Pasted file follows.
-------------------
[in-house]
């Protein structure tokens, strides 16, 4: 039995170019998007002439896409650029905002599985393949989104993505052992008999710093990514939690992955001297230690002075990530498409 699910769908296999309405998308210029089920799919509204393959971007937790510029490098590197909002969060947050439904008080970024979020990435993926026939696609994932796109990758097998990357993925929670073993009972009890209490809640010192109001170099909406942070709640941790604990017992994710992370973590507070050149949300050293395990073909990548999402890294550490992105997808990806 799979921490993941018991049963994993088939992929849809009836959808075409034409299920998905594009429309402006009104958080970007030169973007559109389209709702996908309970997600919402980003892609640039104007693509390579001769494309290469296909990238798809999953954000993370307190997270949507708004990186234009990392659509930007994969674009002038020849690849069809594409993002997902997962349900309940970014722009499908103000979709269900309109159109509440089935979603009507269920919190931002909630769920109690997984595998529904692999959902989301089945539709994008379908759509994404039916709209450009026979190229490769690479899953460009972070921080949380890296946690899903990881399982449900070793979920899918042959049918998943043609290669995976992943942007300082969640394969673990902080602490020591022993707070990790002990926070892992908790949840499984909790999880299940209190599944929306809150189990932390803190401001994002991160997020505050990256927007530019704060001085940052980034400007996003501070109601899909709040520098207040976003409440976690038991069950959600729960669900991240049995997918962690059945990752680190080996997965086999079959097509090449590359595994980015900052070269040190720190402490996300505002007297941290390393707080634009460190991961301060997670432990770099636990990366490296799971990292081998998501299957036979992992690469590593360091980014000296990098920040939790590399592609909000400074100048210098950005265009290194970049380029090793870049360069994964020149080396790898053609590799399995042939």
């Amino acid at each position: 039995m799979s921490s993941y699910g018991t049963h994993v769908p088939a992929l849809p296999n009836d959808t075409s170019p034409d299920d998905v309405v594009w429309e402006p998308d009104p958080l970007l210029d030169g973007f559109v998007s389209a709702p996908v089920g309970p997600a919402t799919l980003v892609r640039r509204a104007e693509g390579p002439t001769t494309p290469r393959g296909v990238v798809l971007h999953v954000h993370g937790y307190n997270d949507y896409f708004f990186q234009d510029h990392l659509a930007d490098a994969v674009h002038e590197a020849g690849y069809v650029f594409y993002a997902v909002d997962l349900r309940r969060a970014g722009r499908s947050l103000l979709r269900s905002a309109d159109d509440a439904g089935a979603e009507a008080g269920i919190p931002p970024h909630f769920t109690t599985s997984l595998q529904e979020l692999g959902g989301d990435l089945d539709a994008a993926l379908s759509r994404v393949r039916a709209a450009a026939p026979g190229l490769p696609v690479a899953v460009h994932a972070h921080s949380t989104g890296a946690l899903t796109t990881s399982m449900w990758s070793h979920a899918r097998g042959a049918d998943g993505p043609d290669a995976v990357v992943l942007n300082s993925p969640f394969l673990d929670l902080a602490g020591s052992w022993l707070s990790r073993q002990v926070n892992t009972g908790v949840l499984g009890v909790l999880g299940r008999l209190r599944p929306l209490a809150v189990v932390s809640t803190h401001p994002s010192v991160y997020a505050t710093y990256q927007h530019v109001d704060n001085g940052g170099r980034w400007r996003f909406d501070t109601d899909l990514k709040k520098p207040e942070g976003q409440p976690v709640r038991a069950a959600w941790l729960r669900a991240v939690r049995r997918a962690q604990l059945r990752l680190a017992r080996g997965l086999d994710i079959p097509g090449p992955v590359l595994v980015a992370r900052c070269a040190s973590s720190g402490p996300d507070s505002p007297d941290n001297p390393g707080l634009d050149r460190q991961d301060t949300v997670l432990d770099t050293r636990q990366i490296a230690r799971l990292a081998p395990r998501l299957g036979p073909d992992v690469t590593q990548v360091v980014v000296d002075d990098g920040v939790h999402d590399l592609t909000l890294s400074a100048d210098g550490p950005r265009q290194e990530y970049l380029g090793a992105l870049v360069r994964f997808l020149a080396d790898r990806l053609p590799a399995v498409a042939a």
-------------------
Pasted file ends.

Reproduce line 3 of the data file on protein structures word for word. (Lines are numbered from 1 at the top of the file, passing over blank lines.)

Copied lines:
């Amino acid at each position: 039995m799979s921490s993941y699910g018991t049963h994993v769908p088939a992929l849809p296999n009836d959808t075409s170019p034409d299920d998905v309405v594009w429309e402006p998308d009104p958080l970007l210029d030169g973007f559109v998007s389209a709702p996908v089920g309970p997600a919402t799919l980003v892609r640039r509204a104007e693509g390579p002439t001769t494309p290469r393959g296909v990238v798809l971007h999953v954000h993370g937790y307190n997270d949507y896409f708004f990186q234009d510029h990392l659509a930007d490098a994969v674009h002038e590197a020849g690849y069809v650029f594409y993002a997902v909002d997962l349900r309940r969060a970014g722009r499908s947050l103000l979709r269900s905002a309109d159109d509440a439904g089935a979603e009507a008080g269920i919190p931002p970024h909630f769920t109690t599985s997984l595998q529904e979020l692999g959902g989301d990435l089945d539709a994008a993926l379908s759509r994404v393949r039916a709209a450009a026939p026979g190229l490769p696609v690479a899953v460009h994932a972070h921080s949380t989104g890296a946690l899903t796109t990881s399982m449900w990758s070793h979920a899918r097998g042959a049918d998943g993505p043609d290669a995976v990357v992943l942007n300082s993925p969640f394969l673990d929670l902080a602490g020591s052992w022993l707070s990790r073993q002990v926070n892992t009972g908790v949840l499984g009890v909790l999880g299940r008999l209190r599944p929306l209490a809150v189990v932390s809640t803190h401001p994002s010192v991160y997020a505050t710093y990256q927007h530019v109001d704060n001085g940052g170099r980034w400007r996003f909406d501070t109601d899909l990514k709040k520098p207040e942070g976003q409440p976690v709640r038991a069950a959600w941790l729960r669900a991240v939690r049995r997918a962690q604990l059945r990752l680190a017992r080996g997965l086999d994710i079959p097509g090449p992955v590359l595994v980015a992370r900052c070269a040190s973590s720190g402490p996300d507070s505002p007297d941290n001297p390393g707080l634009d050149r460190q991961d301060t949300v997670l432990d770099t050293r636990q990366i490296a230690r799971l990292a081998p395990r998501l299957g036979p073909d992992v690469t590593q990548v360091v980014v000296d002075d990098g920040v939790h999402d590399l592609t909000l890294s400074a100048d210098g550490p950005r265009q290194e990530y970049l380029g090793a992105l870049v360069r994964f997808l020149a080396d790898r990806l053609p590799a399995v498409a042939a």